Comic Picks By The Glick

Green Lantern: No Fear

September 28, 2010

“Rebirth” also had another goal besides re-establishing Hal Jordan in the DCU:  To see if enough people would buy a series with him in it to make re-launching “Green Lantern” feasible.  Now I’m fairly certain they were going to do it regardless of how the series sold... but imagine for a moment if it had tanked.  DC would’ve been scrambling to find a way to re-establish Kyle Rayner as the one, true Green Lantern and I wonder how writer Geoff Johns would’ve reconciled that with his mancrush on Jordan.  Thinking about it some more, we probably would’ve got something like the trainwreck that the “Flash” comics became after Wally West was replaced by Bart Allen and the guys who wrote the “Flash” TV series proved that they had no idea how to write good comics.  Then Johns and artist Ethan Van Sciver were brought on to do a “Flash:  Rebirth” series to re-establish original “Flash” Barry Allen and get the comics back on track.  Funny how that works.

But the series sold gangbusters and the subsequent ongoing series sold pretty well out of the gate and then went into the same decline that all ongoing series enter these days.  Then Johns took things to the next level with “The Sinestro Corps War,” the “Rainbow Lantern” corps, “Blackest Night,” and now the “Brightest Day” initiative.  Regardless of what you think of the comics, it’s hard not to be impressed by how Johns has revitalized the franchise and spread the wealth through the DCU thanks to the various event-related tie-ins these things have spawned.  Along with the upcoming movie, of course.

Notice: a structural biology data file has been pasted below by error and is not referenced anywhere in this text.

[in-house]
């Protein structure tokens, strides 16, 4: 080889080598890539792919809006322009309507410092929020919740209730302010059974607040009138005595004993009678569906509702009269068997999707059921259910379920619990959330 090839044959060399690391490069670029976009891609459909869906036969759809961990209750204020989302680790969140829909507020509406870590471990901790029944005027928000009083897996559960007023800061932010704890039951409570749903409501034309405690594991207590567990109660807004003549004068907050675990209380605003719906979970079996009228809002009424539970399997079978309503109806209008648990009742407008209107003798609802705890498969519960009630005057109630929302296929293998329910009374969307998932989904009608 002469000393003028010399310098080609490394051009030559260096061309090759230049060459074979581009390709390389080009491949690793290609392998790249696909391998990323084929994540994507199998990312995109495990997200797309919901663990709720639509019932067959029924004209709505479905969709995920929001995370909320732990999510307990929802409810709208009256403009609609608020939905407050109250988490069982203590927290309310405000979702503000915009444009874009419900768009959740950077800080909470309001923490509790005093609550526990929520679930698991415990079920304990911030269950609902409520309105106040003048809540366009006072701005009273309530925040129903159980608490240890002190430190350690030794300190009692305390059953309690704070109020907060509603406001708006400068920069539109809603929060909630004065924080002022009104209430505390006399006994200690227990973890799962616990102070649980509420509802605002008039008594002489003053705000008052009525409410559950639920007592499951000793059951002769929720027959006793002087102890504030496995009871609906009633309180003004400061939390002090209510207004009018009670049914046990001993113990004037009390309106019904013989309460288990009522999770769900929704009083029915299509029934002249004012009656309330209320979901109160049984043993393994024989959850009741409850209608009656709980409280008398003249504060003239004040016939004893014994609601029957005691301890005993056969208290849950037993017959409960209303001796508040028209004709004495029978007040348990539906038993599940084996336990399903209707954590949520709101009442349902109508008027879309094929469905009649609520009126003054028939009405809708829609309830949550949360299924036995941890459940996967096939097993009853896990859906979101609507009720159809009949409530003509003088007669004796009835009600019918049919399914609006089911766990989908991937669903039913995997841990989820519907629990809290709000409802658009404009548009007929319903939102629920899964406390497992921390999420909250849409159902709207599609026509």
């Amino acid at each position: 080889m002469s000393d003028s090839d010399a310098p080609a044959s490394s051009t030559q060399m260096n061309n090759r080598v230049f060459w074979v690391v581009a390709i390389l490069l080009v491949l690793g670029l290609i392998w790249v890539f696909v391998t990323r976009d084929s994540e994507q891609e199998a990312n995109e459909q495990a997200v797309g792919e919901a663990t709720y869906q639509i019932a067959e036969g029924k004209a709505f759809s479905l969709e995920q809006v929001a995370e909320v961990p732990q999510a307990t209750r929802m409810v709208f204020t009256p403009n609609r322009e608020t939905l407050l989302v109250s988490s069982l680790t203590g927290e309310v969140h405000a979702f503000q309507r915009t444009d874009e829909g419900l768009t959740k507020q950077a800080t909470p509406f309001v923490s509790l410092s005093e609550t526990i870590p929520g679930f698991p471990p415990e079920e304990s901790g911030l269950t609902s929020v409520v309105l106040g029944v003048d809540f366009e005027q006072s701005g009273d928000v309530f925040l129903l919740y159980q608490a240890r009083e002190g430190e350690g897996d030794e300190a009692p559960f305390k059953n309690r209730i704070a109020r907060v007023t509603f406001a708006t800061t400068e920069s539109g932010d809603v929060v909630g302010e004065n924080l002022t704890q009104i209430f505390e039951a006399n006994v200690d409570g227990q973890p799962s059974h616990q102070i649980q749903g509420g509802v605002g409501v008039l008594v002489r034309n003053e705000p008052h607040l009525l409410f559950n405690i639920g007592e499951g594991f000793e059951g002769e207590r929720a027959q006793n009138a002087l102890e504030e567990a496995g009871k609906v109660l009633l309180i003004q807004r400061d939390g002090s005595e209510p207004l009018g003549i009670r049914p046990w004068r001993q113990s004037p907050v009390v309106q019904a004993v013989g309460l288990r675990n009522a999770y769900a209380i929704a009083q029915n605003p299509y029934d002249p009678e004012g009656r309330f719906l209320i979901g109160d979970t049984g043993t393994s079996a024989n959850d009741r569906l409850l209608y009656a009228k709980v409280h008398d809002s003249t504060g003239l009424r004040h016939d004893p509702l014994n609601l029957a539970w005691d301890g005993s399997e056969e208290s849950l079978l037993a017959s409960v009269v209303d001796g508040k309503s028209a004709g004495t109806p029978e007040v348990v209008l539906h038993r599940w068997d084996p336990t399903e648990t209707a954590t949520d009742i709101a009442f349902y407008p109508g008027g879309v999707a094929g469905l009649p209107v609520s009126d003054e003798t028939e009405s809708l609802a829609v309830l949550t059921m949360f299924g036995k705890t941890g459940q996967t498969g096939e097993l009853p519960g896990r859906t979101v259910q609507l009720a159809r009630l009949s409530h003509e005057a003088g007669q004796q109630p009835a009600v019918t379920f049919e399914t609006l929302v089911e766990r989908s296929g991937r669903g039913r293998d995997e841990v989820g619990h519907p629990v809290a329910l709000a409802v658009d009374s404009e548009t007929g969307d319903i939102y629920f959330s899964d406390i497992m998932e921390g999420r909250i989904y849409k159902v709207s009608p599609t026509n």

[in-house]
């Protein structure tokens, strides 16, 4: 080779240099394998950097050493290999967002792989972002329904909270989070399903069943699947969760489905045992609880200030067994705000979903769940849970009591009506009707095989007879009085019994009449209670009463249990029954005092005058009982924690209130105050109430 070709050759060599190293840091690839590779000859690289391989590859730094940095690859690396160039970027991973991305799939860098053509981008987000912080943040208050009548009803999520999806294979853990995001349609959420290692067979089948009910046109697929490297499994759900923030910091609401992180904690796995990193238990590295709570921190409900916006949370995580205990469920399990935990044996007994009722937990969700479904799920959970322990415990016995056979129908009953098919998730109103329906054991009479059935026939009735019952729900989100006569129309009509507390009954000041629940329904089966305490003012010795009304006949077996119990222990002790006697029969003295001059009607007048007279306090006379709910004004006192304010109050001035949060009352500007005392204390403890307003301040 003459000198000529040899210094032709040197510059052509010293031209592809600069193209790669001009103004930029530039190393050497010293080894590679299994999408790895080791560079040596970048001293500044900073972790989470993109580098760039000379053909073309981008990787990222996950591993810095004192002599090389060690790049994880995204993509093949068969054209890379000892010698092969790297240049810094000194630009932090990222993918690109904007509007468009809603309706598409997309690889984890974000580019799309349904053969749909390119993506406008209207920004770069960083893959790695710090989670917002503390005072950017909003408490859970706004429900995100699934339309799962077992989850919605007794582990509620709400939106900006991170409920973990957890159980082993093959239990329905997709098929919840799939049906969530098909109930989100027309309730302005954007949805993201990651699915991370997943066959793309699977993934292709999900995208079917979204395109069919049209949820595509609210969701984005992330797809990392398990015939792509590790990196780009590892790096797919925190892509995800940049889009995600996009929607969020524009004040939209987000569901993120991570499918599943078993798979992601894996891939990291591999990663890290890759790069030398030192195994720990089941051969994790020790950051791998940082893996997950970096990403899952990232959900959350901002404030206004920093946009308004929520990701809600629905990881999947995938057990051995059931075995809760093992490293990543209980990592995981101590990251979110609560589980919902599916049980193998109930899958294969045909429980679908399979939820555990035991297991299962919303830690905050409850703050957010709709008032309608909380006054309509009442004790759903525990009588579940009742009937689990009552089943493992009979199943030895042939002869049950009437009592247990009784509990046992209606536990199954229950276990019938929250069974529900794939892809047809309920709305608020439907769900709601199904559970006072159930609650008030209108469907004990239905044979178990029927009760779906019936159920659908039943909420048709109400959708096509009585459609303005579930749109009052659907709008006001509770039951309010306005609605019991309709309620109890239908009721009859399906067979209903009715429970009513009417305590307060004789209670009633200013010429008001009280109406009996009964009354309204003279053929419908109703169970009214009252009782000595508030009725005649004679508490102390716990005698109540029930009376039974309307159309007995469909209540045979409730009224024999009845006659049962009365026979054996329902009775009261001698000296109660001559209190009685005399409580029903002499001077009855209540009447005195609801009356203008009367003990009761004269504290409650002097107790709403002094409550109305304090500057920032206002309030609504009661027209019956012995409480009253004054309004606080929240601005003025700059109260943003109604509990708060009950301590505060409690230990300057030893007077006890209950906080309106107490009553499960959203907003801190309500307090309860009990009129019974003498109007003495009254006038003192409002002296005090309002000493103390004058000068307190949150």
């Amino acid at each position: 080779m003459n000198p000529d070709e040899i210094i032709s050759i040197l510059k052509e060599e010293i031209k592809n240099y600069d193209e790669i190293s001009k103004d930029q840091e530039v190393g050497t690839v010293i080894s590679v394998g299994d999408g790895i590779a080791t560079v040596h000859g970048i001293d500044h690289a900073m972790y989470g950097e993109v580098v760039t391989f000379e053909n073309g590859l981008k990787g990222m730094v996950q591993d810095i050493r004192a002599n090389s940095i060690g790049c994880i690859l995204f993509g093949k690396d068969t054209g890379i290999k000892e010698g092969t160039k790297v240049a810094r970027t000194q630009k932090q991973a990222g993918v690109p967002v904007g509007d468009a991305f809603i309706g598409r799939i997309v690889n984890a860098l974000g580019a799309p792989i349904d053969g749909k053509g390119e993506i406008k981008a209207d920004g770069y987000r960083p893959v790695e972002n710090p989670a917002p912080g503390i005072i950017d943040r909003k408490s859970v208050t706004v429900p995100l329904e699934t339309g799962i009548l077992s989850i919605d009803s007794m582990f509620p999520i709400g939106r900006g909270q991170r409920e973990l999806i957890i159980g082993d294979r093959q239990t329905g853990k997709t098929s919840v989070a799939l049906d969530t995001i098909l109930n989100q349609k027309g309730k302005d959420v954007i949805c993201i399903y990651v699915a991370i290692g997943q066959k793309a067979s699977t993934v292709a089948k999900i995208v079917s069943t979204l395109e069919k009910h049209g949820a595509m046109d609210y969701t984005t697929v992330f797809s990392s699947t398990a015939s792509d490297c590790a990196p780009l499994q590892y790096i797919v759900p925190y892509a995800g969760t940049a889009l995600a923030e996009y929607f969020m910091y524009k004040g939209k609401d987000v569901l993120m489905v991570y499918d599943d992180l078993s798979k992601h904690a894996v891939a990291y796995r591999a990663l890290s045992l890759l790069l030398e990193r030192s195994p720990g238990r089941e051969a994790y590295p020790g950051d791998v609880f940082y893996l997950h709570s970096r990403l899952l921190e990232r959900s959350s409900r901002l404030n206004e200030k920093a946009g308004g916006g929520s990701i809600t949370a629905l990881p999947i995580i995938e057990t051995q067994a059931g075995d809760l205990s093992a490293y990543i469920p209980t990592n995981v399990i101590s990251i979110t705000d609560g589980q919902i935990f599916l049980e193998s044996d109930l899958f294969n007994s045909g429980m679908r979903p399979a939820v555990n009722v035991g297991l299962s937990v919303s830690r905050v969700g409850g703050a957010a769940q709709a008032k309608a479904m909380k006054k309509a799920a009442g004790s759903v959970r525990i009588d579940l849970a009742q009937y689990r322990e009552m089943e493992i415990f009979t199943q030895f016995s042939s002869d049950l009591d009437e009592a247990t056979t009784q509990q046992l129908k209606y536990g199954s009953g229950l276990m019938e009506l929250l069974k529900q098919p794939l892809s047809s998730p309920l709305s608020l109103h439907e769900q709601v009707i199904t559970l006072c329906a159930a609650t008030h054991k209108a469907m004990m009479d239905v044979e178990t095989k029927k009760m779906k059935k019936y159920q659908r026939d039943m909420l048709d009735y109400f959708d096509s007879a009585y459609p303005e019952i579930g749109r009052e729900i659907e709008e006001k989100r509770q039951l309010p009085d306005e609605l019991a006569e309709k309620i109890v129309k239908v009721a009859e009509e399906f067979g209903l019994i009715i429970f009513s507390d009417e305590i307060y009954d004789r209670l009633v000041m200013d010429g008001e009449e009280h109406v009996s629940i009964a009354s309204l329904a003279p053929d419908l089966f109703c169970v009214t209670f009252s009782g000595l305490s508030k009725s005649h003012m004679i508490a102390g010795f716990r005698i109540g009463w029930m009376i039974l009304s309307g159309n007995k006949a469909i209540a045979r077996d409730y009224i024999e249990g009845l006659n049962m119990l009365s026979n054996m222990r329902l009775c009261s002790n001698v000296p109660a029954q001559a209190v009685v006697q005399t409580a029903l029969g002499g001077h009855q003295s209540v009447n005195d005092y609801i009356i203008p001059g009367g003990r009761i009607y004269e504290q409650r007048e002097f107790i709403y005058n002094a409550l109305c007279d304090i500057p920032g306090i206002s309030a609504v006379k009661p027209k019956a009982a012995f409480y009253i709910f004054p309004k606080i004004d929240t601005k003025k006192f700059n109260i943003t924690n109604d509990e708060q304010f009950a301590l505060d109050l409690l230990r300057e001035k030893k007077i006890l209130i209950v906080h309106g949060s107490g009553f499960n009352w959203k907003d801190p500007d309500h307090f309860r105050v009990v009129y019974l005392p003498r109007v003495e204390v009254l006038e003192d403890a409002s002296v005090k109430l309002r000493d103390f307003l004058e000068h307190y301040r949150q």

All this makes the first collection of the ongoing series, “No Fear,” seem kind of quaint in comparison.  While Johns lays the groundwork for future storylines with a stellar team of artists (including the aforementioned Van Sciver, Carlos Pacheco, Simone Bianchi and Darwyn Cook are also featured in this volume) the stories here are well-executed generic superhero fare.  We get to see Jordan tangle with old and new versions of the android Manhunters in the first arc and Hector Hammond and the Shark in the second.  Johns is clearly having a ball writing these characters, but enthusiasm and great art only carry you so far.  Though there are some truly impressive action scenes, such as the one where a powerless Jordan leaps out of his crashing plane to take on an attacking Manhunter, the stories come across as mere excuses for the characters to fight each other.
This volume is definitely not on the same level as “Rebirth,” but it’ll fit the bill if you’re looking for some well-executed superhero action.  Still, knowing how good the later volumes are, I was expecting more than what I got with this one.

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